Twilight and 50 Shades of Grey vs. Literature

Jump to Last Post 1-6 of 6 discussions (8 posts)
  1. christen whalen profile image61
    christen whalenposted 6 years ago

    Books like "Twilight" and "50 Shades of Grey" are wildly popular, mainly due to the response of the female population. Do you think the only reason these books are popular is because of the subtle (Twilight) and not-so-subtle (50 Shades of Grey) sexual components? Do these books become so popular merely due to the fact they prey on the seemingly repressed sexual desires of women?

    1. RunningDeer profile image80
      RunningDeerposted 6 years agoin reply to this

      I wouldn't necessarily say they prey on women's sexual desires.  I'd say it just brings out what is already there.  Women are human too, just like the next guy.  For some reason, however, in society, it is not as acceptable for women to speak freely about sexual things.  These books opened a gateway for that to happen.

  2. innersmiff profile image71
    innersmiffposted 6 years ago

    It's fine, women have their pornography and men have their pornography. Our 'literature' and 'cinematic adaptations', however, are consumed in private, and we don't force our girlfriends to participate in it either. That's all I ask!

  3. christen whalen profile image61
    christen whalenposted 6 years ago

    Yes, I agree. Sometimes I feel that the only reason so much controversy surrounds these books is because of how popular they are. I remember some people despising Harry Potter and being in an uproar about it, so I assume it's only natural the people opposing Twilight and 50 Shades of Grey be just as vocal.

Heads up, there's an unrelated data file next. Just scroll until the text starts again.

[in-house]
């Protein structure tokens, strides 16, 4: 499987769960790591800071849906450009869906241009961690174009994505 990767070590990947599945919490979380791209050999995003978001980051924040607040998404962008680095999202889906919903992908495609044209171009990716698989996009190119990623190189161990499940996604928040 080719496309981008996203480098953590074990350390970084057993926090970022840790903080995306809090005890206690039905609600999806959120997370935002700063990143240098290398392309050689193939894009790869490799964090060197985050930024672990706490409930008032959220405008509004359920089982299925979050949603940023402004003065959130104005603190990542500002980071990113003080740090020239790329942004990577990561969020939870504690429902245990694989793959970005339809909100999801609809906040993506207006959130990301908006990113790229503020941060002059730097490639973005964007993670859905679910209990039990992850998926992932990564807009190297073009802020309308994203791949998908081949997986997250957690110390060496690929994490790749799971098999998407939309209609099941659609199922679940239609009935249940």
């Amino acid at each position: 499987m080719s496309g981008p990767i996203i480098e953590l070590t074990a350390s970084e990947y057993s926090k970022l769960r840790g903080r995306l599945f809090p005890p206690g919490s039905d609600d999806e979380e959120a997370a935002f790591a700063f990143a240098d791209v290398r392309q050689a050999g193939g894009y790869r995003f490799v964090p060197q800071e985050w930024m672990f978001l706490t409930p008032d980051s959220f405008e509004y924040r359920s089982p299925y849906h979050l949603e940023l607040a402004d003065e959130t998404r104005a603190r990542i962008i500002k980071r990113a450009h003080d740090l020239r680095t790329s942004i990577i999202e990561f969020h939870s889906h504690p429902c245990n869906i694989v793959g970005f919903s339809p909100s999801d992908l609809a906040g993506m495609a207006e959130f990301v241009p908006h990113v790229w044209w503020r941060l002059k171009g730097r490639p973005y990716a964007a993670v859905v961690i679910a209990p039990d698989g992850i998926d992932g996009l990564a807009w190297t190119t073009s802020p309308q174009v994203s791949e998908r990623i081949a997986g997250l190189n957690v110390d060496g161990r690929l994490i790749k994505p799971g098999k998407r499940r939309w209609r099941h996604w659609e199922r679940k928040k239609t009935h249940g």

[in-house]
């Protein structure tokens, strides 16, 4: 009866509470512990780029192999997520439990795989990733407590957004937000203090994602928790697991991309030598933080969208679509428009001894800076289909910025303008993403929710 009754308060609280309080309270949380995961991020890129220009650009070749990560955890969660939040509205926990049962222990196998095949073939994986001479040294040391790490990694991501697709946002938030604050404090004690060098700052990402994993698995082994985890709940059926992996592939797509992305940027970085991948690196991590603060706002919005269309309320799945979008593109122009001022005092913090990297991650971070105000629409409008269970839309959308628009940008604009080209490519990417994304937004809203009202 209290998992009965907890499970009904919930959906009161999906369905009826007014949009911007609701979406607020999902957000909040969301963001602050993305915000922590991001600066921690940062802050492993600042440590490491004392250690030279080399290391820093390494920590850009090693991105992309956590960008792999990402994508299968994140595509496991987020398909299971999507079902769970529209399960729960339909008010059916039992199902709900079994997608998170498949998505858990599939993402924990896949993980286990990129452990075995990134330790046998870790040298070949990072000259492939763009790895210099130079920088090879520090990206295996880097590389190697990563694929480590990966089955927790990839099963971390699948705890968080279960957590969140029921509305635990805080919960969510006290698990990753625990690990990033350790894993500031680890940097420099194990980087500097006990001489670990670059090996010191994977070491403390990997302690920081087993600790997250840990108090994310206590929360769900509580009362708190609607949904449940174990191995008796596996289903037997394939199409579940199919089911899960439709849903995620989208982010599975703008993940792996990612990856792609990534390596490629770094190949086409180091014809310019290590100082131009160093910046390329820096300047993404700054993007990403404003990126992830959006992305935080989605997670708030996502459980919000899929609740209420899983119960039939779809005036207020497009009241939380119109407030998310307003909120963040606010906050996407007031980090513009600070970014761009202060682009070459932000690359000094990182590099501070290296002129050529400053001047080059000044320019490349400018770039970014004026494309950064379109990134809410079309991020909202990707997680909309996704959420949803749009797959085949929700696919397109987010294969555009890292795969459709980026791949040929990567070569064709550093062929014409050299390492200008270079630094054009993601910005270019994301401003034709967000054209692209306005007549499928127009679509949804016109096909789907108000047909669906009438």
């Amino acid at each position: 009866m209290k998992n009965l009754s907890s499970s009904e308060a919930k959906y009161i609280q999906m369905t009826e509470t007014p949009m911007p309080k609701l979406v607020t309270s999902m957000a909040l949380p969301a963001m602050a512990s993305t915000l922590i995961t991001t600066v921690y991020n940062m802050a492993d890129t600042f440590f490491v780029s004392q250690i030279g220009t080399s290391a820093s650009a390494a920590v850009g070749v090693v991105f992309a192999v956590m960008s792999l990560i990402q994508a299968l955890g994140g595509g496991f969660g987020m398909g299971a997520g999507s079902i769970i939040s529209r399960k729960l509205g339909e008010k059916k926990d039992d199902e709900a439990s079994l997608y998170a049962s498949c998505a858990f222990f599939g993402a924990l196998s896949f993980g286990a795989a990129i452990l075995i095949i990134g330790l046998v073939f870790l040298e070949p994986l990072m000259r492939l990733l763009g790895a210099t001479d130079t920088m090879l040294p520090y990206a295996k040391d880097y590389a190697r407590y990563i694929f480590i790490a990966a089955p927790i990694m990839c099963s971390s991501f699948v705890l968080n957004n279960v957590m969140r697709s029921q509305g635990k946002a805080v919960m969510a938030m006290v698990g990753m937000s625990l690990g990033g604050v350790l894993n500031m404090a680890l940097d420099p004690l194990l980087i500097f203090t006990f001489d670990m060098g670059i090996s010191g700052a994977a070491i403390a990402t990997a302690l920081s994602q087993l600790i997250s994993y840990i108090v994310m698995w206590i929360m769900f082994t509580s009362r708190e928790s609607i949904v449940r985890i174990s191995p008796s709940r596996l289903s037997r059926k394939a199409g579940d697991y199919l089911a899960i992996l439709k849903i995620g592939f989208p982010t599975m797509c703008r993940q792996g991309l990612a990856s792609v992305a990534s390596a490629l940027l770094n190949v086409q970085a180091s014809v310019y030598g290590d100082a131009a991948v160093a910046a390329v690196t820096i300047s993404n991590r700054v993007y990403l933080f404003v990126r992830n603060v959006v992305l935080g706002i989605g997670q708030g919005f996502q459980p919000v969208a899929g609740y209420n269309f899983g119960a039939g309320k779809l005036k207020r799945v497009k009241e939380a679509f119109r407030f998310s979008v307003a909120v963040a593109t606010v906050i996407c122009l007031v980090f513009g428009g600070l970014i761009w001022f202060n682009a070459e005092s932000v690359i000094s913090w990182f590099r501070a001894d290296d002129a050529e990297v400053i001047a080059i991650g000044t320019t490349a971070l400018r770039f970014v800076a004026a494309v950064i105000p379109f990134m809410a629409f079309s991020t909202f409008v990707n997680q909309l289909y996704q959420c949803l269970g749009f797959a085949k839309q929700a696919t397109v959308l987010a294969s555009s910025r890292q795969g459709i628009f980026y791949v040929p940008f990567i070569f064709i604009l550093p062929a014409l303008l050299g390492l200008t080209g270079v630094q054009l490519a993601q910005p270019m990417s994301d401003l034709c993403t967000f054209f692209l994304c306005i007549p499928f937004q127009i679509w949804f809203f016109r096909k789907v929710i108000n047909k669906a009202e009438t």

Part of me does wonder if some of the women who are so "appalled" by these books are just maybe embarrassed by the content? like with 50 Shade of Grey?

  4. psycheskinner profile image82
    psycheskinnerposted 6 years ago

    Twilight has no sex, it is a classic 'teenage girl becomes special' story. People like stories where they get to be special.  50 Shades has sex in it, people like sex.

    Submission fantasies are more common in women who are confident and sexually active.  I think your stereotypes are showing.  Like you think "normal" women aren't interested in sexy books because... some reason.

    1. christen whalen profile image61
      christen whalenposted 6 years agoin reply to this

      I only posted the question in the forum in response to a lot of articles I've read concerning both books and I was just interested in getting different opinions. Stephen King has repeatedly bashed the Twilight trilogy. Countless people have done the same to 50 Shades of Grey claiming it's just sex. I just wanted people's opinions on if they agreed with that perspective. I don't feel one way or another about any of the books.

  5. psycheskinner profile image82
    psycheskinnerposted 6 years ago

    "Do these books become so popular merely due to the fact they prey on the seemingly repressed sexual desires of women?"

    That sounds like a point of view to me, and not one coming from the popular media. So does referring to sex as "just sex". (would you say "just fighting", "just friendship" or "just magic"?)